Cyber criminals have stolen €36m from users across Europe using malware that can be installed on a PC and mobile phone, and work in harmony across both devices.
According to the Financial Times, the Eurograbber malware is thought to be the first of its kind in that it infected a desktop PC and a mobile device. It also took advantage of two-factor authentication used by online banking systems.
Around 30,000 people are thought to have been caught out by the malware across Germany, Italy, Spain and the Netherlands.
According to reports Eurograbber first works by infecting a PC, most likely due to the user visiting an infected website or opening an infected document. Once installed the malware waits for the victim to instigate an online banking session, at which point it asks them to upgrade their online banking security capabilities.
This process involves asking the user to enter their mobile phone number. If the user does this they will receive a text message on their phone, which prompts them to update the security on their mobile device as well. When the user clicks the link, a second piece of malware is installed, this time on the phone.
This second part of the Eurograbber malware is designed to intercept the authentication codes banks send out during online banking sessions.
The malware can then carry out a second transaction in real-time as it can intercept the required information on the PC and on the mobile.
Victims lost between €500 and €250,000, the Financial Times said. It targeted Android and BlackBerry phones, the report added.
The malware, which is a variant of the Zeus family, was discovered by Check Point and Versafe, when their customers became infected.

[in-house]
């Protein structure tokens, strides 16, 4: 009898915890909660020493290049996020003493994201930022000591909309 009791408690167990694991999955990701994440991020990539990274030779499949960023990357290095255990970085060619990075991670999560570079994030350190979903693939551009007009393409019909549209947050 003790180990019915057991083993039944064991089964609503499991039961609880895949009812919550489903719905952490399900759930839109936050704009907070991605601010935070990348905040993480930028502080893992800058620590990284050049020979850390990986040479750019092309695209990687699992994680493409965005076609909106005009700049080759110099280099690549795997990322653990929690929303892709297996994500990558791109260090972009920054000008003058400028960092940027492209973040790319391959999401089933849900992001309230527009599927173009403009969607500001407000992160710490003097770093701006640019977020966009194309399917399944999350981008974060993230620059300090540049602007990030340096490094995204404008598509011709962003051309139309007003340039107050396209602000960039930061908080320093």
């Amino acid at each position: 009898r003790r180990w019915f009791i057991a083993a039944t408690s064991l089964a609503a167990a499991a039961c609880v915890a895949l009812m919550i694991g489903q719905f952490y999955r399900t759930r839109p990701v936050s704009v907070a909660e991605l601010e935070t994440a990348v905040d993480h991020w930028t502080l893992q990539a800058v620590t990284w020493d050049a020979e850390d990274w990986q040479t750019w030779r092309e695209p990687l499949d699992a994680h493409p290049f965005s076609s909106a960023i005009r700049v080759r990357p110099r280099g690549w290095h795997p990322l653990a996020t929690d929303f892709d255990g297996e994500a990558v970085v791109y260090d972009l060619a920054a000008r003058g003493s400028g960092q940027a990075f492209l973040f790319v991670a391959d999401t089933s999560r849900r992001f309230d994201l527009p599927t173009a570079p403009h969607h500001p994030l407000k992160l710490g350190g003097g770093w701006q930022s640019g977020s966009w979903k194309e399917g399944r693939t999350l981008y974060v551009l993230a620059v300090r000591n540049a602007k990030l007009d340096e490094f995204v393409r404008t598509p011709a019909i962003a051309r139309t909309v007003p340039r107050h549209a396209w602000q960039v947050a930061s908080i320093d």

Darrell Burkey, director of intrusion prevention products at Check Point, said the malware was well designed. "Not to give kudos to the attackers, but it was a good piece of engineering. The mobiles they targeted were very common mobiles, and they targeted very successful banks," he told the FT.
Trend Micro's Rik Ferguson told CBR that the malware seems to be the same as the Zitmo malware previously detected.
"It doesn't appear to be functionally any different from the other Zitmo variants and attacks we have been seeing in the wild since September 2010," he said. "The first documented attack was in Spain, the second in Poland and since then we have seen them across several major European countries affecting the Symbian, Windows Mobile, BlackBerry and Android operating systems."
Ferguson add that online bank users in the UK are less likely to fall victim to the malware, as banks here rely less on text messages as a vehicle for authentication codes.